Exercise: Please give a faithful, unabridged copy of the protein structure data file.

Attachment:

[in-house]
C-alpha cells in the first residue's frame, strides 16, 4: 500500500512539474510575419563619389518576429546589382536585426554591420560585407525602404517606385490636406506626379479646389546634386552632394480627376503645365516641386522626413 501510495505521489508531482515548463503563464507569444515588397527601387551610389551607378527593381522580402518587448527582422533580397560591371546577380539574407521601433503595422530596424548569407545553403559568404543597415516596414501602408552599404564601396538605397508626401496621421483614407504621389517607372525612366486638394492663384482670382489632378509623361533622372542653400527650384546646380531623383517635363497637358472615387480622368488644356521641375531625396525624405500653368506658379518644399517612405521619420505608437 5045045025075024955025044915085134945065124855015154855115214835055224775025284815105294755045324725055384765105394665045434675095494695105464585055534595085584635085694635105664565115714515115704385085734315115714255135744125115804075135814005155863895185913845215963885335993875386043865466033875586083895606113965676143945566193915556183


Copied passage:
[in-house]
C-alpha cells in the first residue's frame, strides 16, 4: 500500500512539474510575419563619389518576429546589382536585426554591420560585407525602404517606385490636406506626379479646389546634386552632394480627376503645365516641386522626413 501510495505521489508531482515548463503563464507569444515588397527601387551610389551607378527593381522580402518587448527582422533580397560591371546577380539574407521601433503595422530596424548569407545553403559568404543597415516596414501602408552599404564601396538605397508626401496621421483614407504621389517607372525612366486638394492663384482670382489632378509623361533622372542653400527650384546646380531623383517635363497637358472615387480622368488644356521641375531625396525624405500653368506658379518644399517612405521619420505608437 5045045025075024955025044915085134945065124855015154855115214835055224775025284815105294755045324725055384765105394665045434675095494695105464585055534595085584635085694635105664565115714515115704385085734315115714255135744125115804075135814005155863895185913845215963885335993875386043865466033875586083895606113965676143945566193915556183